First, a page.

Claude Vignon France
5-19-1593 Tours, FRA – 5-10-1670 Paris, FRABack to Artist IndexView Artists Paintings
Claude Vignon was, with his friend Simon Vouet one of the most famous French painters of the time of Louis XIII.
Claude Vignon travelled to Rome in 1609-10 where he joined the French community of painters, including Simon Vouet and Valentin de Boulogne. In 1616 he became member of the Painter’s Guild of Paris and returned to Rome the next year. Travelled to Spain, where he was attacked by eight bandits in Barcelona, one wounded him in the face.
Returned to France in 1623, where he married in 1624. After the death of his wife he married a second time in 1644. Claude Vignon is said to have had 35 children, 24 of them are documented, some of them as painters in their fathers’ workshop: amongst them his sons Claude the Younger (1633–1703) and Philippe (1638–1701) and his daughter Charlotte.
Although Claude Vignon is considered one of the most important and most distinctive French painters of his generation, active under King Louis XIII and during the first part of the reign of Louis XIV, his largely eclectic style is a mix of different, mostly foreign influences: Mannerist through his Master Bunel, Caravaggesque through Bartolomeo Manfredi, Venetian through Domenico Fetti, finally Dutch through Rembrandt and his precursors, such as Adam Elsheimer, Pieter Lastman, Jakob Pynas and particularly Leonard Bramer.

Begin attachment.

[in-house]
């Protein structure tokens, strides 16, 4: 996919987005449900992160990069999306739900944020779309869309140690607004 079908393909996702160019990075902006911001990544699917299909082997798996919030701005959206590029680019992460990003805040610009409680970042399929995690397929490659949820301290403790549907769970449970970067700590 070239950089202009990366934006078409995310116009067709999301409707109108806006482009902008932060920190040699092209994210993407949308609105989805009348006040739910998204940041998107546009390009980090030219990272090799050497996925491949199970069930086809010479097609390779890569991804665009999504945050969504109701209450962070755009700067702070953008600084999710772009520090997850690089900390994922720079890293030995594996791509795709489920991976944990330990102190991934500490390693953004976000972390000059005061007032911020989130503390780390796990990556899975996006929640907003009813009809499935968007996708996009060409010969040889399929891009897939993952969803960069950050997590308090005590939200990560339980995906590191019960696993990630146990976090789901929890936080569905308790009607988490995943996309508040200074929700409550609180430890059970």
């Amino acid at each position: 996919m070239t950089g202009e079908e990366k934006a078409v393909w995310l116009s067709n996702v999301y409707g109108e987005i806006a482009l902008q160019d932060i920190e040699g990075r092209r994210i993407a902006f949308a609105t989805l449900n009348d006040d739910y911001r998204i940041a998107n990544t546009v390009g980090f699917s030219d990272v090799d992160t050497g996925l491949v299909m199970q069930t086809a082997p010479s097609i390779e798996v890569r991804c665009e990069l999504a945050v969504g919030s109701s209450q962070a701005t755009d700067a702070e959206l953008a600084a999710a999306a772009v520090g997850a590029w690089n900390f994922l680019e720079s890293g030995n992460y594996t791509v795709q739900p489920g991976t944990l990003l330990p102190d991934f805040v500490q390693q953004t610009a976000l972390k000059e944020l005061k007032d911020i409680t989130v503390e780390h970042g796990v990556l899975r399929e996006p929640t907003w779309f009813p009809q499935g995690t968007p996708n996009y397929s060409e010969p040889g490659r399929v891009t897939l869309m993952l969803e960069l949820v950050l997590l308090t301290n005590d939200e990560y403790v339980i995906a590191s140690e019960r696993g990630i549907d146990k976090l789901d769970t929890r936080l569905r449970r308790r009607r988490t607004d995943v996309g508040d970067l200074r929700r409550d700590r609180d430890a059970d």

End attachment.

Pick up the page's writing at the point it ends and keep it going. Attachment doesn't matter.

Vignon started in a late Mannerist style in France, then fell under the spell of Caravaggio in Rome and after his final return to France, about 1627, reverted to a kind of backward-looking Mannerism full of his own idiosyncrasies in the form of extravagant color-schemes.
The only parallel with his work in the seventeenth century is found in the late follower of Rembrandt, Arent de Gelder; and the very extravagance of Vignon’s art in the 1620s has led to him being described as a ‘precursor of Rembrandt’. In fact, his return to Mannerism in the 1620s is exactly paralleled by another Dutchman, Pieter Lastman of Amsterdam, whose color and handling are very close to Vignon’s. The similarities between Rembrandt and Claude Vignon are important because Rembrandt was briefly but effectively influenced by Lastman during his first stay in Amsterdam in the years 1625-6.
Art Movement: Mannerism
Influences: Jacob Bunel
Traveled: Italy, Spain